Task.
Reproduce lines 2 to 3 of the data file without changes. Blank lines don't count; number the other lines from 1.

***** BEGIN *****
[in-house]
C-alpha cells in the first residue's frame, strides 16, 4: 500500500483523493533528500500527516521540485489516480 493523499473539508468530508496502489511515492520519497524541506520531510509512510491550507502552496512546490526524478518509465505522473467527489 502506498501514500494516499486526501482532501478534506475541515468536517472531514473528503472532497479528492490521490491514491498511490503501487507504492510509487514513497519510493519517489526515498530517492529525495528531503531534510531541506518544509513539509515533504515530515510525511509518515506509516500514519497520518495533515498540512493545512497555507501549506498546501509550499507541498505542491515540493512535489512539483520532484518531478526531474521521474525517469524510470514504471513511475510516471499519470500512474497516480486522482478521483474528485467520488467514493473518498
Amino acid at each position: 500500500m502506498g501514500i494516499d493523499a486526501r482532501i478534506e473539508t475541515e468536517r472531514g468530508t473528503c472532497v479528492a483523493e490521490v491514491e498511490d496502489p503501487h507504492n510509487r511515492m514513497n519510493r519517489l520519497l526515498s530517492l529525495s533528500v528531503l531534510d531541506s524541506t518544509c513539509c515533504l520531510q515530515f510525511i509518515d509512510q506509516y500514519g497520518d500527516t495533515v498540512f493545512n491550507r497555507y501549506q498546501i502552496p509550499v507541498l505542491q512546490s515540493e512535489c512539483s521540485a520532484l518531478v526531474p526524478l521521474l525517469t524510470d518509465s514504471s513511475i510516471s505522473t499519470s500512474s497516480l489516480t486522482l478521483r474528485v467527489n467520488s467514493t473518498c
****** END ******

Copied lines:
C-alpha cells in the first residue's frame, strides 16, 4: 500500500483523493533528500500527516521540485489516480 493523499473539508468530508496502489511515492520519497524541506520531510509512510491550507502552496512546490526524478518509465505522473467527489 502506498501514500494516499486526501482532501478534506475541515468536517472531514473528503472532497479528492490521490491514491498511490503501487507504492510509487514513497519510493519517489526515498530517492529525495528531503531534510531541506518544509513539509515533504515530515510525511509518515506509516500514519497520518495533515498540512493545512497555507501549506498546501509550499507541498505542491515540493512535489512539483520532484518531478526531474521521474525517469524510470514504471513511475510516471499519470500512474497516480486522482478521483474528485467520488467514493473518498
Amino acid at each position: 500500500m502506498g501514500i494516499d493523499a486526501r482532501i478534506e473539508t475541515e468536517r472531514g468530508t473528503c472532497v479528492a483523493e490521490v491514491e498511490d496502489p503501487h507504492n510509487r511515492m514513497n519510493r519517489l520519497l526515498s530517492l529525495s533528500v528531503l531534510d531541506s524541506t518544509c513539509c515533504l520531510q515530515f510525511i509518515d509512510q506509516y500514519g497520518d500527516t495533515v498540512f493545512n491550507r497555507y501549506q498546501i502552496p509550499v507541498l505542491q512546490s515540493e512535489c512539483s521540485a520532484l518531478v526531474p526524478l521521474l525517469t524510470d518509465s514504471s513511475i510516471s505522473t499519470s500512474s497516480l489516480t486522482l478521483r474528485v467527489n467520488s467514493t473518498c